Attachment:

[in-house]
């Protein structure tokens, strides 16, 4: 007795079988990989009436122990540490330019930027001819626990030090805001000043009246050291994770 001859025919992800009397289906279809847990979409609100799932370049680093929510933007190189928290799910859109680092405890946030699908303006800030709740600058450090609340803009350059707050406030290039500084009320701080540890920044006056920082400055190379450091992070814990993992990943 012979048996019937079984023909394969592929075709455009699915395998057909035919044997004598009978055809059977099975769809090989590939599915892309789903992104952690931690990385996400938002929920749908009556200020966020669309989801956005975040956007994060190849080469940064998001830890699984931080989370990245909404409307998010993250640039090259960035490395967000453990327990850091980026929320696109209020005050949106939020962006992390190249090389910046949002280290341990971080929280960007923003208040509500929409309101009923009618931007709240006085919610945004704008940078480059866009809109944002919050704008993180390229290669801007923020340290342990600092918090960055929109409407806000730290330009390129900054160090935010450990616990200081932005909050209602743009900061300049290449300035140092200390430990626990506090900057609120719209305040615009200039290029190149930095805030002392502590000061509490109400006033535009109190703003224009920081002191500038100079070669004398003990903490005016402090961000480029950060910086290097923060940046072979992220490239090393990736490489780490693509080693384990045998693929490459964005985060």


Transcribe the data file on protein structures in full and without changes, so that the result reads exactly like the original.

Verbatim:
[in-house]
């Protein structure tokens, strides 16, 4: 007795079988990989009436122990540490330019930027001819626990030090805001000043009246050291994770 001859025919992800009397289906279809847990979409609100799932370049680093929510933007190189928290799910859109680092405890946030699908303006800030709740600058450090609340803009350059707050406030290039500084009320701080540890920044006056920082400055190379450091992070814990993992990943 012979048996019937079984023909394969592929075709455009699915395998057909035919044997004598009978055809059977099975769809090989590939599915892309789903992104952690931690990385996400938002929920749908009556200020966020669309989801956005975040956007994060190849080469940064998001830890699984931080989370990245909404409307998010993250640039090259960035490395967000453990327990850091980026929320696109209020005050949106939020962006992390190249090389910046949002280290341990971080929280960007923003208040509500929409309101009923009618931007709240006085919610945004704008940078480059866009809109944002919050704008993180390229290669801007923020340290342990600092918090960055929109409407806000730290330009390129900054160090935010450990616990200081932005909050209602743009900061300049290449300035140092200390430990626990506090900057609120719209305040615009200039290029190149930095805030002392502590000061509490109400006033535009109190703003224009920081002191500038100079070669004398003990903490005016402090961000480029950060910086290097923060940046072979992220490239090393990736490489780490693509080693384990045998693929490459964005985060």